UK business groups have expressed their concerns about a potential no-deal Brexit after Parliament rejected the government's proposed withdrawal agreement.
"There are no more words to describe the frustration, impatience and growing anger amongst business after two and a half years on a high-stakes political rollercoaster ride that shows no sign of stopping," said Adam Marshall, director general of the British Chambers of Commerce (BCC).
"The overriding priority for both government and Parliament must now be to avoid the clear danger that a no-deal exit on the 29th of March would pose to businesses and communities across the UK. Every second that ticks by sees more businesses spending money on unwanted changes, activating contingency plans or battening down the hatches and halting investment, as they try to anticipate a future that is no clearer now than it was at the time of the referendum result."
With the clock ticking, said Marshall, "businesses will take a dim view of more shuttle diplomacy and last-minute bargaining, which have so far done nothing to end the political impasse. The government must now urgently set out in concrete terms what it will do to avoid the damage that a messy and disorderly exit on March 29th would cause to businesses, communities, and the UK economy."
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Mike Cherry, chairman of the Federation of Small Businesses (FSB), said: "It is time for politicians to come together and urgently find a way forward from this alarming Brexit stalemate … the UK is due to leave the EU in just ten weeks, and yet businesses still have no idea what kind of circumstances they should prepare for.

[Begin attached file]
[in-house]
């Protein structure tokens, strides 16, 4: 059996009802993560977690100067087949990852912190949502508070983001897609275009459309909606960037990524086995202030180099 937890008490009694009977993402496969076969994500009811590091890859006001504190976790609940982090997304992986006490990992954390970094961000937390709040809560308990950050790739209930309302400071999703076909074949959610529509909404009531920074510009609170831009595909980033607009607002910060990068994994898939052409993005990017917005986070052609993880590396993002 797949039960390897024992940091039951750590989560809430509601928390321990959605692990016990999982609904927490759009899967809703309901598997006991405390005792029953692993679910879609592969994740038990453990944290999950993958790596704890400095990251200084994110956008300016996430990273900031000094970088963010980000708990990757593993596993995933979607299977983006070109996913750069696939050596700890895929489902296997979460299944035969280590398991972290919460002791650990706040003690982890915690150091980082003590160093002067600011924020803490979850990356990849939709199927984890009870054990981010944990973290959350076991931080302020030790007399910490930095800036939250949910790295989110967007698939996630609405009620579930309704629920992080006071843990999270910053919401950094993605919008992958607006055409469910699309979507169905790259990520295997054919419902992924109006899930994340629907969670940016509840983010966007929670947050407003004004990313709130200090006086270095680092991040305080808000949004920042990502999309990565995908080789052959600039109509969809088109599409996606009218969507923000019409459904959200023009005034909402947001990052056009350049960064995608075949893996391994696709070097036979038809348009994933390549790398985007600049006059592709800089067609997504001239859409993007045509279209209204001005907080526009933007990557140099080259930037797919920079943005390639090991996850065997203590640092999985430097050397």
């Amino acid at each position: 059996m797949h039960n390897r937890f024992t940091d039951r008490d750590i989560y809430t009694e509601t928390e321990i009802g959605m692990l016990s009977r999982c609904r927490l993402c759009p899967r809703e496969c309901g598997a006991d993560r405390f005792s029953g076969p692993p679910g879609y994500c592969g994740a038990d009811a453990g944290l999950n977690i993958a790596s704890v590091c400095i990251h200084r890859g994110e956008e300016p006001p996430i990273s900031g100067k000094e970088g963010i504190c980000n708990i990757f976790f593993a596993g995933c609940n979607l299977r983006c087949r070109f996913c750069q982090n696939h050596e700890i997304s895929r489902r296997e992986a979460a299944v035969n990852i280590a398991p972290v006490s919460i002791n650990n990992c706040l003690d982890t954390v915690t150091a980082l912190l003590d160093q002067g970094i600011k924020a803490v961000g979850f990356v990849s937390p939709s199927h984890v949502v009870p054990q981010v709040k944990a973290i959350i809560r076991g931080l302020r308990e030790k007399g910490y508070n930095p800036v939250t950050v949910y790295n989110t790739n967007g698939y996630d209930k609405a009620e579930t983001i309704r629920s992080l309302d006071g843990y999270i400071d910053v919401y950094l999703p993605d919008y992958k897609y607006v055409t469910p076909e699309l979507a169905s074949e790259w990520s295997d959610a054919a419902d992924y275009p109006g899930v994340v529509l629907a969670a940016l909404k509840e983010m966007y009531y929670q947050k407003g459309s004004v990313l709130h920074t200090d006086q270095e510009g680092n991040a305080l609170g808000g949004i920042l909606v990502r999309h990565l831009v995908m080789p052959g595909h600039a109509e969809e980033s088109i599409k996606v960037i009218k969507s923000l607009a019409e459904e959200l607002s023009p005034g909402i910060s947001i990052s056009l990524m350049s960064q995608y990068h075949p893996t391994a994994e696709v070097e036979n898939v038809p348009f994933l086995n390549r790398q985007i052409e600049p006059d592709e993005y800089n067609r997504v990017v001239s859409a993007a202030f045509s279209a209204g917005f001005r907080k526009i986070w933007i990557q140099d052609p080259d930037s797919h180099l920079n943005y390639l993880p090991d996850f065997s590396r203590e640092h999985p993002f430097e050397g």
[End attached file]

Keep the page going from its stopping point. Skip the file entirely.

"Small business confidence has plummeted to its lowest point since the wake of the financial crash. Four in ten expect performance to worsen over this quarter, two-thirds are not planning to increase capital investment, and a third see lack of the right skills as a barrier to growth. That's what political uncertainty does to business: it makes it impossible to plan, innovate and expand."
Stephen Martin, director general of the Institute of Directors (IoD), described the impasse as a "collective failure of our political leaders". He said: "As things stand, UK law says we will leave on 29th March, with or without a withdrawal agreement, and yet MPs are behaving as though they have all the time in the world - how are businesses meant to prepare in this fog of confusion? The reality is that MPs will still need to find a way to put aside their differences and come to an agreement."
All of the UK's leading business groups have made it clear that leaving the EU without a deal would be extremely damaging for the UK economy.
"Every business will feel no deal is hurtling closer," warned Carolyn Fairbairn, CBI director general. "A new plan is needed immediately. This is now a time for our politicians to make history as leaders. All MPs need to reflect on the need for compromise and to act at speed to protect the UK's economy."